Monday, December 15, 2014

The King's Speech

   There has never been a better American orator than Martin Luther King, Jr. Not Daniel Webster not even Lincoln.  King may be most famous for his "I have a Dream" speech on the steps of the Lincoln Memorial in August of 1963. His acceptance speech for the Nobel Peace Prize, fifty years ago this month, in December of 1964, is better.

   King begins the speech with obligatory remarks thanking the King of Norway ("Your Majesty, Your Royal Highness"). These remarks give unintended irony to the remarks given King's surname. The use of the word "majesty" is important given it's use in another context later in the speech.

   King turns immediately to acceptance of the prize. He uses the word "accept" unconventionally. King uses it to both mark time and illustrate the struggle he had traveled to represent. He purposefully employs irony using the word "battle" in a speech for a peace prize. The sentence ends in metaphor and abstraction.
 I accept the Nobel Prize for Peace at a moment when 22 million Negroes of the United States of America are engaged in a creative battle to end the long night of racial injustice. 
   King then "accepts" the prize again, but still not in the conventional way. He tells the assembled he is merely a vessel for those engaged the non-violent battle. Notice he uses a form of majesty, "majestic", and ends the sentence with another abstraction, laying out the ultimate goal of those for whom he is accepting the prize.
I accept this award on behalf of a civil rights movement which is moving with determination and a majestic scorn for risk and danger to establish a reign of freedom and a rule of justice.
   Using repetition again, King pivots from abstraction to the concrete. He makes it personal. He wants the assembled audience to know the real suffering and risk undertaken by ordinary people for which he has just told the gathered he has accepted the prize. He uses "our children" in the first repetition, then "my people" in the last repetition illustrating how poverty remains as real a shackle as any iron and chain.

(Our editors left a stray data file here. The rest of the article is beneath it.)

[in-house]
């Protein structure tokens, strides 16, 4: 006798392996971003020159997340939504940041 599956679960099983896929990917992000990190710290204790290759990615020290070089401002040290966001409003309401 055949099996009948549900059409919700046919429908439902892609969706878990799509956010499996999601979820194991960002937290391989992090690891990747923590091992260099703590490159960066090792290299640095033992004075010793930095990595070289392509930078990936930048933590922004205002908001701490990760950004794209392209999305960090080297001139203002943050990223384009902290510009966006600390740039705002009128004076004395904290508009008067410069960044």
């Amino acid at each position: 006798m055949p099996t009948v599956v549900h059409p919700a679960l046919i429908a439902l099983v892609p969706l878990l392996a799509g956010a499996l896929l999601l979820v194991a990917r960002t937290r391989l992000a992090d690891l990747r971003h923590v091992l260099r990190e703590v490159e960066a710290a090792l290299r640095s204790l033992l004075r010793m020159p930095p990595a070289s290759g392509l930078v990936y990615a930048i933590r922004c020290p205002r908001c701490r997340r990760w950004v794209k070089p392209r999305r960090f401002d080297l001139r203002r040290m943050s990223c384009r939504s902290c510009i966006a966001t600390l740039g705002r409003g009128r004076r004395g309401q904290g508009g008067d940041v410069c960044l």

I am mindful that only yesterday in Birmingham, Alabama, our children, crying out for brotherhood, were answered with fire hoses, snarling dogs and even death.
 I am mindful that only yesterday in Philadelphia, Mississippi, young people seeking to secure the right to vote were brutalized and murdered.
I am mindful that debilitating and grinding poverty afflicts my people and chains them to the lowest rung of the economic ladder.
   King is speaking here not only to the royalty, peerage and intellectuals in his immediate audience. He is reaching out to establish solidarity with "his people" in Mississippi, Alabama and the rest of the South. .

   King returns to acceptance and it's antithesis, again with repetition returning to the larger themes. He ends with what ordinarily would be negative imagery,using it instead as a platform for hope.
I accept this award today with an abiding faith in America and an audacious faith in the future of mankind.
I refuse to accept despair as the final response to the ambiguities of history. 
I refuse to accept the cynical notion that nation after nation must spiral down a militaristic stairway into the hell of thermonuclear destruction. I believe that unarmed truth and unconditional love will have the final word in reality. This is why right temporarily defeated is stronger than evil triumphant. I believe that even amid today's motor bursts and whining bullets, there is still hope for a brighter tomorrow.
   The remainder of the speech is an expanded riff on these themes. King's speech was muted and understated, without the firebrand that marked many of his other speeches. He knows he is speaking to an international audience. So, for example, later in this speech, King references the struggle against apartheid in South Africa. He was angling for international money and support from the highest of quarters, both financial and intellectual. 

   Classic rhetoric. I could bemoan the lack of eloquence today. I could write about the dumbing down of communication in a digital world in which coarseness seems the norm. Nope. I will just enjoy reading and watching a master at work. 


No comments:

Post a Comment